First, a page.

The Art of Sound opens at Isabella Stewart Gardner Museum this spring

BOSTON– The Isabella Stewart Gardner Museum will open a thought-provoking, sound art exhibition this spring called, Listen Hear: The Art of Sound, featuring 12 artists and architects from around the world who use a broad range of approaches to sound art.

Various forms of active listening will be explored in the Museum and in nearby neighborhoods for the exhibition, which opens March 8 and runs through Sept. 5, 2017.

Listen Hear will feature 10 installations of sound art – eight designed to be experienced inside the Museum. Two others will be off-site, public art works:  a free app that offers an immersive sound walk of the Back Bay Fens, the urban park system adjacent to the Museum; and a sound environment installed at the Ruggles MBTA Station. Most of the works are conceived as site-specific installations for the Museum’s spaces including the Courtyard, the Dutch Room, the Tapestry Room, Hostetter Gallery, Fenway Gallery, and Calderwood Hall.

“These works are very diverse and reflect a growing and nuanced field.  They are designed to inspire the public to listen and to become more aware of how sound affects us,” said Pieranna Cavalchini, the Museum’s Tom and Lisa Blumenthal Curator of Contemporary Art. “In this exhibition, we are exploring different modes of listening in interior and exterior spaces. Different techniques delve into acoustic mapping and real-time projections of sound across urban spaces. It’s an entirely new way of thinking about sound.”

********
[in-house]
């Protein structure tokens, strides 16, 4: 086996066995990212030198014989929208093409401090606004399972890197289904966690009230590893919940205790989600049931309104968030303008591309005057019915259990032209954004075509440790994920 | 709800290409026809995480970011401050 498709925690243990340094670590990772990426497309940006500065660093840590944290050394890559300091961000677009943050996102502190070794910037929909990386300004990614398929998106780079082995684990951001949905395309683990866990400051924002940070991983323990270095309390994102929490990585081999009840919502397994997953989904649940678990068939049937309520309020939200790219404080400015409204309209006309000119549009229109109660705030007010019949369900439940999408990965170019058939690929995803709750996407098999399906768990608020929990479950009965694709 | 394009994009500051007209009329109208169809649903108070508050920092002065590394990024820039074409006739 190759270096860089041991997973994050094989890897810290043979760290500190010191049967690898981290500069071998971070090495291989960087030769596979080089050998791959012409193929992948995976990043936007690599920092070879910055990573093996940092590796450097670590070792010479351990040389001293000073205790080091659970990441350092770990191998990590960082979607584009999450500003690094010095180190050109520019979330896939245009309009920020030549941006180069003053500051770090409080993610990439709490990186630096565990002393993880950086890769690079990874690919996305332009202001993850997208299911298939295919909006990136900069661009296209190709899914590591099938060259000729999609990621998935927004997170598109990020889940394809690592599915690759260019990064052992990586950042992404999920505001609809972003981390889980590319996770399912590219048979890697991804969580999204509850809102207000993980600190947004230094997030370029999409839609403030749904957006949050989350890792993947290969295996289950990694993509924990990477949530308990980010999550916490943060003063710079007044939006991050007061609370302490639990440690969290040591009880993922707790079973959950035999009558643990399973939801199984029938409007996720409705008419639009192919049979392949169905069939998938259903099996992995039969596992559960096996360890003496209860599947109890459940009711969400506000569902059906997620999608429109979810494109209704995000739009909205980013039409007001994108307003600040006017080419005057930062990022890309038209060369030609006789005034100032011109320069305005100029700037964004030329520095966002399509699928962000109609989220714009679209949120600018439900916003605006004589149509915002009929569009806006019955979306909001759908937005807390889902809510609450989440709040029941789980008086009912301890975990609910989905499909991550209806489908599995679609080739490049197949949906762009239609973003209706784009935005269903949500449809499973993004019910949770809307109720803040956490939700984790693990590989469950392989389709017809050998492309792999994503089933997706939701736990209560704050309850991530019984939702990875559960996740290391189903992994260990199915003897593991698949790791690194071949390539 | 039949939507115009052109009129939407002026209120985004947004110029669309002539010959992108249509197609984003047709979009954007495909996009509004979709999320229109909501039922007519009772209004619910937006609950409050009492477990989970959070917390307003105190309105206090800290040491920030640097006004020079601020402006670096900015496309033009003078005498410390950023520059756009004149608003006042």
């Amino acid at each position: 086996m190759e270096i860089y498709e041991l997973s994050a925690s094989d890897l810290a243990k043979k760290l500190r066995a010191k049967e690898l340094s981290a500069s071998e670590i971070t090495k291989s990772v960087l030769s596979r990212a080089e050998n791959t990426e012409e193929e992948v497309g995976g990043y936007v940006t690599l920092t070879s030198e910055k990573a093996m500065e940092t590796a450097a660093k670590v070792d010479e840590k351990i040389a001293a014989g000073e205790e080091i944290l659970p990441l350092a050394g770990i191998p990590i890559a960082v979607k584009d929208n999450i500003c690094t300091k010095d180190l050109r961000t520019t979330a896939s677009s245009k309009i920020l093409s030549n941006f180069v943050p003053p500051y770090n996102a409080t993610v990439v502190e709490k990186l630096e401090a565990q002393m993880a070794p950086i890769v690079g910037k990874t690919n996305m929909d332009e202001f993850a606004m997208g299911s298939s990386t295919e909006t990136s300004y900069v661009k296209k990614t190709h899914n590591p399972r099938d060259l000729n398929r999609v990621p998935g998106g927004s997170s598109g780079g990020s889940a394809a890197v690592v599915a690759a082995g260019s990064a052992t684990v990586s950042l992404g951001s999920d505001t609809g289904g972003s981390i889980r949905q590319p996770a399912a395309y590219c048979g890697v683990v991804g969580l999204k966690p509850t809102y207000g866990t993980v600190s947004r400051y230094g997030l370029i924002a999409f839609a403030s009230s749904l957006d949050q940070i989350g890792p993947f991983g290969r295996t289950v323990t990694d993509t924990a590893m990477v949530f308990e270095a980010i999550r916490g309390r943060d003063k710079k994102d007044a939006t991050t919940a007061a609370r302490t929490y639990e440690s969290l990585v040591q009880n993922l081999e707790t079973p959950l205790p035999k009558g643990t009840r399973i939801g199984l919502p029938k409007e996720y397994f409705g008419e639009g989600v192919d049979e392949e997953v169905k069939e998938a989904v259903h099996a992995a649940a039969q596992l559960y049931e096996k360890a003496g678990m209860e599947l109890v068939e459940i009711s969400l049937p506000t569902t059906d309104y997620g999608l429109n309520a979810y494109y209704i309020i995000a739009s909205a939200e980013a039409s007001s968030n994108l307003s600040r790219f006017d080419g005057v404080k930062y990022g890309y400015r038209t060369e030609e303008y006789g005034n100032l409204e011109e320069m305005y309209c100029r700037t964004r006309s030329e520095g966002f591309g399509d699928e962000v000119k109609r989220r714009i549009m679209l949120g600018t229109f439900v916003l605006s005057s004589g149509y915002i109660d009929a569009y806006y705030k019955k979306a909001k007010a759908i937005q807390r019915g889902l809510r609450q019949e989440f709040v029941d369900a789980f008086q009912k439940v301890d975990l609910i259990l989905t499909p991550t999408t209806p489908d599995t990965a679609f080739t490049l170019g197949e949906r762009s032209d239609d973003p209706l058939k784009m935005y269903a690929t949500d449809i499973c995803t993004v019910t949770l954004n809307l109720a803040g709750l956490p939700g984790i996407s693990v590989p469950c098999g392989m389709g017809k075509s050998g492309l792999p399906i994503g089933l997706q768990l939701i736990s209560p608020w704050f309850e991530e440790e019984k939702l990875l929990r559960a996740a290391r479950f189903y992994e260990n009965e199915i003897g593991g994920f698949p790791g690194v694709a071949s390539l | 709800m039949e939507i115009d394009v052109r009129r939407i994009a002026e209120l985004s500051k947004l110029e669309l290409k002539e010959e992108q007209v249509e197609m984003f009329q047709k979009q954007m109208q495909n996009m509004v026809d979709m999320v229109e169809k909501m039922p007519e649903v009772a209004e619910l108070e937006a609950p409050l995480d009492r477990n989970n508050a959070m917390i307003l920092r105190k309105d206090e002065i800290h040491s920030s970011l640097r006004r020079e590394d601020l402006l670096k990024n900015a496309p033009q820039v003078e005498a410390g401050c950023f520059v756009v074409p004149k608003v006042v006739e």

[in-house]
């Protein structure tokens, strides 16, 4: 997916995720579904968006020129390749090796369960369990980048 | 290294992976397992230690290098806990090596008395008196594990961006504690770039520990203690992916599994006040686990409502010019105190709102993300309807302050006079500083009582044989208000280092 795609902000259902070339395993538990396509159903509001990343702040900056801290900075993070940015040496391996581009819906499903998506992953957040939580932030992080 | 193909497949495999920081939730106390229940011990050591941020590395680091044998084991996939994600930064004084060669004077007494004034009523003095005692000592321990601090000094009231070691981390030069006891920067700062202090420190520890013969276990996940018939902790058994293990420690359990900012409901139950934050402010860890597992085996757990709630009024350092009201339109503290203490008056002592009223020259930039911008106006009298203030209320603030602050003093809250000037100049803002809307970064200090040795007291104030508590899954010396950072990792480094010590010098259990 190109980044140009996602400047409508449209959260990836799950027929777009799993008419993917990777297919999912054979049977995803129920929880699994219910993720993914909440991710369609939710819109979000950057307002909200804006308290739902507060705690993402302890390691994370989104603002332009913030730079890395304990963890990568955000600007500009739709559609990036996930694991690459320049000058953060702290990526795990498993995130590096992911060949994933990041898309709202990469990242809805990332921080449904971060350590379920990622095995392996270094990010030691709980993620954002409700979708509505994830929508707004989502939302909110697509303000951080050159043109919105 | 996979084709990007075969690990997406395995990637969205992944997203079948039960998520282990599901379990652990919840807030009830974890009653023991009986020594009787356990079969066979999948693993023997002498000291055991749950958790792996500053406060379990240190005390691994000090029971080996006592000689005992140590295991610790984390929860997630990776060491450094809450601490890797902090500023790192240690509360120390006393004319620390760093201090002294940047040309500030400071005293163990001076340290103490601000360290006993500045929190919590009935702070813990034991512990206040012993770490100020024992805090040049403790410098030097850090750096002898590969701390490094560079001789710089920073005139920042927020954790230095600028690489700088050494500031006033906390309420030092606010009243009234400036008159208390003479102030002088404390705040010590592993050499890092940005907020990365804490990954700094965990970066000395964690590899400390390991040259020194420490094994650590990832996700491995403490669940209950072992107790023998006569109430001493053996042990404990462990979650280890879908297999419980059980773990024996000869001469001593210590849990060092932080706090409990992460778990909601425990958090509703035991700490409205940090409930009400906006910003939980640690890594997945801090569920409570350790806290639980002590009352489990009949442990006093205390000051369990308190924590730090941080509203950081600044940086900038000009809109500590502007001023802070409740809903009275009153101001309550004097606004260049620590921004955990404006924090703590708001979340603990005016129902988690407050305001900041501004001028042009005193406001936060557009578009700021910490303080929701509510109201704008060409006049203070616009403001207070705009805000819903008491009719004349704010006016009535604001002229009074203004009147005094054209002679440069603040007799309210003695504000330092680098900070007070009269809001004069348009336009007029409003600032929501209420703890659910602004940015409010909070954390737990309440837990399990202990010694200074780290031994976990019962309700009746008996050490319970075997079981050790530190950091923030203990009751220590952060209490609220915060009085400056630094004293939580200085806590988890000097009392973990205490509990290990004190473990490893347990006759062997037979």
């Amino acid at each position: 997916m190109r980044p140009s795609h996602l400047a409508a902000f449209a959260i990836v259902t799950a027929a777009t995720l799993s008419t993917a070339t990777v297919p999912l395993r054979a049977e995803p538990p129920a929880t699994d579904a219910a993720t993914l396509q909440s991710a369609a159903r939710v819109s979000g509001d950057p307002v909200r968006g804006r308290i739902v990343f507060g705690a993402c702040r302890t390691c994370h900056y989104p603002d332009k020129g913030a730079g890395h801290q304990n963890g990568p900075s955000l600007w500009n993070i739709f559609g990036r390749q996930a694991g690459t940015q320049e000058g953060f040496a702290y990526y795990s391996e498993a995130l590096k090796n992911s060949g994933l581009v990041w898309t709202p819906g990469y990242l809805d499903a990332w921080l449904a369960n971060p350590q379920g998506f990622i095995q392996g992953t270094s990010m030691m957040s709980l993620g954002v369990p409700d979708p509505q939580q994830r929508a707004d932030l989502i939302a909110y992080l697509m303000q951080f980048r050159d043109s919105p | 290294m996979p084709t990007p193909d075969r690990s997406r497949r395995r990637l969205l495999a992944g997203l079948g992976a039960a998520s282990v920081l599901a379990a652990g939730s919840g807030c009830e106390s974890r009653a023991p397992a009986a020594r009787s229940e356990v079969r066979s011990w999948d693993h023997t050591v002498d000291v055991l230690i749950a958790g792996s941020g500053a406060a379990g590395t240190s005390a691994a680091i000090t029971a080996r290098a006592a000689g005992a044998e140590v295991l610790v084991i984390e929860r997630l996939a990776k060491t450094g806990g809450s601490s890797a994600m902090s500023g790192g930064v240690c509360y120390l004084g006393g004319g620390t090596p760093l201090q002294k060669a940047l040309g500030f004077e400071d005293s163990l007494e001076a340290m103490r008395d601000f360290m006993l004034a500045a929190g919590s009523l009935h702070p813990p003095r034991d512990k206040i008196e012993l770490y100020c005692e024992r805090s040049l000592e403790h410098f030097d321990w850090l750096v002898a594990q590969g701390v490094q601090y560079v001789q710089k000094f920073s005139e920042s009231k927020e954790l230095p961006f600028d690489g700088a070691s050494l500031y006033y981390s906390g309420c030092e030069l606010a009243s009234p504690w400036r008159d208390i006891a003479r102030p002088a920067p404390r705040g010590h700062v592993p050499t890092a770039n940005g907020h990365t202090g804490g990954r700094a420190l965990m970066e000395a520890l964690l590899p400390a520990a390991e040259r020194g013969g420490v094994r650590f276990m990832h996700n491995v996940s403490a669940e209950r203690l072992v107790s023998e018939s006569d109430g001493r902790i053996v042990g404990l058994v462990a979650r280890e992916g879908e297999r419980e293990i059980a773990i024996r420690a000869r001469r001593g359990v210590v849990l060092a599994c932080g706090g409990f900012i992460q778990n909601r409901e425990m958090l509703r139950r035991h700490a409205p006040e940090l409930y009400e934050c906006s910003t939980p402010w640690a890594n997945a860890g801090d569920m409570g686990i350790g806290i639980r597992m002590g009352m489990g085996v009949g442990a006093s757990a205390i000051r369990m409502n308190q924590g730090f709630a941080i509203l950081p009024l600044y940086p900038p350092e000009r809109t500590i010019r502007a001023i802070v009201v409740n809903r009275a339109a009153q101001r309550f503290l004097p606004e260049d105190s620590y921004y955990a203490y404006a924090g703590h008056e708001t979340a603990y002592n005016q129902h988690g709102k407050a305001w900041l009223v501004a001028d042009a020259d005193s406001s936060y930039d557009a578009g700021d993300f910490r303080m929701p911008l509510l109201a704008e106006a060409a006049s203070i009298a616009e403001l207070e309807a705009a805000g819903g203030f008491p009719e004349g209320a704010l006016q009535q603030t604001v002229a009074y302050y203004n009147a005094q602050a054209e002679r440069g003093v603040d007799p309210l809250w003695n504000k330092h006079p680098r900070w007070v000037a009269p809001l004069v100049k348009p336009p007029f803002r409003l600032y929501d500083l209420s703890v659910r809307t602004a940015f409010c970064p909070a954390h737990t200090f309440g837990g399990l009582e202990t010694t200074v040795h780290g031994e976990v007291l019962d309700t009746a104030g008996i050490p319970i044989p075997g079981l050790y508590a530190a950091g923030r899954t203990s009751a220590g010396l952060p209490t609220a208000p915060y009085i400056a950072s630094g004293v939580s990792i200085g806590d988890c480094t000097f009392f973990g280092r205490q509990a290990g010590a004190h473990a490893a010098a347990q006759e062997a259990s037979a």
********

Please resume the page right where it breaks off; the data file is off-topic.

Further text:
Cavalchini co-curated the exhibition with Peggy Burchenal, Esther Stiles Eastman Curator of Education, and Charles Waldheim, Ruettgers Curator of Landscape.

Listen Hear will feature works by a dozen emerging and established artists and architects who approach the art of sound from various perspectives: visual arts, architecture, landscape, design, and music. Installations can be found throughout the Museum in the Tapestry Room, Dutch Gallery, Fenway Gallery, Courtyard, Hostetter Gallery and Calderwood Hall. The concepts range from sounds that were once heard at the Museum in the early years to the imagined sounds that might emerge from the empty frame that once held The Concert, by Vermeer, which was stolen in 1990. In the historic interior Courtyard, there will be a subtle soundscape of insects and amphibian night calls, all of which are created by artist’s own voice. In Calderwood Hall, visitors will hear sounds and music recorded in branches of the Boston Public Library, city parks, and post offices.

In addition to installations at the Museum, there are site-specific works being created for the Fens, Ruggles station, and Haley House Café in Roxbury. Visitors will be able to follow a GPS-based sound walk called Fens, taking in the sounds of weather and water along with spoken voice and birdsong. Between Ruggles and Haley House, an acoustic corridor called “Harmonic Conduit” will transmit urban sounds from both sites.

In addition to the public art installations, the Museum worked in partnership with Elisa Hamilton and community organizations in Roxbury and Mission Hill to produce a collaborative “Sound Lab” project, creating an interactive, community listening experience in Calderwood Hall during the first week of the exhibition.

Among the artists participating from all over the world are: Philip Beesley, Toronto; Moritz Fehr, Berlin; David Grubbs, New York City; Elisa Hamilton, Arlington, MA; Ernst Karel, Boston; Lee Mingwei, Paris; Helen Mirra, San Francisco; O & A, (Bruce Odland, Hudson, NY and Sam Auinger, Berlin); Philippe Rahm, Paris; Teri Rueb, Buffalo, NY; and Su-Mei Tse, Berlin.

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